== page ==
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U.S. forces kill 35 of al-Sadr's militiamen

BAGHDAD, Iraq—U.S. forces destroyed the Baghdad office of cleric Muqtada al-Sadr early Monday and killed 35 of his militiamen, the latest actions in a military campaign aimed at ending al-Sadr's six-week-old insurgency.

Al-Sadr responded with renewed attacks on the American-led coalition in southern cities and in Sadr City, the Baghdad slum named after his late father. Reports indicated that U.S. forces and al-Sadr militiamen battled for nearly two hours Monday near Karbala.

Over the weekend, American forces arrested an alleged al-Sadr financier and other supporters at the office. Monday, they struck the office with rounds from tanks and Bradley Fighting Vehicles and possibly from helicopters, said Brig. Gen. Mark Kimmitt, a spokesman for military operations in Iraq.

Soldiers from the U.S. Army's 1st Cavalry Division clashed repeatedly with al-Sadr's militiamen, Kimmitt said, killing 35 and wounding two. Four American soldiers were wounded in Monday's operation.

It isn't clear, however, whether the military offensive will defeat the armed opposition to the occupation or fuel it.

A recent coalition-funded poll suggests that al-Sadr's popularity is growing even among Iraqis of different religious sects and ethnic groups. He's emerged as the most outspoken anti-American figure, and continues to deliver blistering sermons encouraging Iraqis to resist the occupation, especially in light of the prisoner-abuse scandal.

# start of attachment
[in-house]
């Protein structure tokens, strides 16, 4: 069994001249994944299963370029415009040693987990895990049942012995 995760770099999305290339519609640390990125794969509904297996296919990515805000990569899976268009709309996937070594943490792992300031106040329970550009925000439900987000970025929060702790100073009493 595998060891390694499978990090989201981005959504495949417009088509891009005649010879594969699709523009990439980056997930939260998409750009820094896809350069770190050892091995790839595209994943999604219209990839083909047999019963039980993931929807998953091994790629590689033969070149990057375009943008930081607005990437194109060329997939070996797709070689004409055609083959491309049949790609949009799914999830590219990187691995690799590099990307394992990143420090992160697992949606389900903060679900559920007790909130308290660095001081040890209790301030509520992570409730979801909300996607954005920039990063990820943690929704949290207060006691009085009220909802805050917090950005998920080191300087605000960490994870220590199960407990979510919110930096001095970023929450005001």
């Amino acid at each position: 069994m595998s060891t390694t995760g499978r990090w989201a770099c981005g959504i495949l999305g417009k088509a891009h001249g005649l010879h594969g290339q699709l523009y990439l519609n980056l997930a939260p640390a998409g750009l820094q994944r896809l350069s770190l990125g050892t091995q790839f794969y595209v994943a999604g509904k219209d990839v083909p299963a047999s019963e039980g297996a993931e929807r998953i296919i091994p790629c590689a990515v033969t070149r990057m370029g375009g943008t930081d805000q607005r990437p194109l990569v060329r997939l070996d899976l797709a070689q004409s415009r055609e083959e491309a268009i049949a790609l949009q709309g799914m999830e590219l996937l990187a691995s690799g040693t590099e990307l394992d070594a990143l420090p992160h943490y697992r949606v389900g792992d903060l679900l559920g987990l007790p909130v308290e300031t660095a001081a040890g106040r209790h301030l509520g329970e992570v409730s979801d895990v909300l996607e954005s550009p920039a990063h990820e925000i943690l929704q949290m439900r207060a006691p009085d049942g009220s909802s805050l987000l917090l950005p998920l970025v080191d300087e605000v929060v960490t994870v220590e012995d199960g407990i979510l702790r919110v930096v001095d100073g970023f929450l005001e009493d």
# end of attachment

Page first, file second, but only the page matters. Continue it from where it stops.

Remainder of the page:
In southern Iraq, saboteurs attacked one of Iraq's main oil export pipelines, on the Faw peninsula, temporarily cutting the country's oil exports by as much as 25 percent.

U.S. Marines tested a fragile peace Monday in Fallujah, the coalition's most consistently troublesome area, by sending a patrol to the heart of the city to meet with local leaders. The convoy drew no gunfire as it rode through town accompanied by the controversial Fallujah Brigade, an emerging 1,000-man Iraqi security force supervised by former generals from Saddam Hussein's regime.

Some residents reportedly even waved as the Marines ventured farther into the city than they had since the Fallujah Brigade assumed control of security there May 3.

The convoy, led by Maj. Gen. James N. Matthis, traveled to the mayor's office without incident.

"Fallujah has gone over a week without a cease-fire violation," Kimmitt said. While he described the city as quiet, he stressed that there was still work to be done. The military must hunt down those responsible for the deaths of four American contractors March 31, the event that touched off the month-long confrontation between Marines and insurgents there.

In Baghdad, a bomb exploded late Sunday night in the lobby bar of a hotel where foreign contract workers are staying. Two British citizens and two Iraqis were wounded.

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(Moran reports for The Philadelphia Inquirer. Knight Ridder Newspapers correspondent Hannah Allam in Baghdad contributed to this report.)

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(c) 2004, Knight Ridder/Tribune Information Services.

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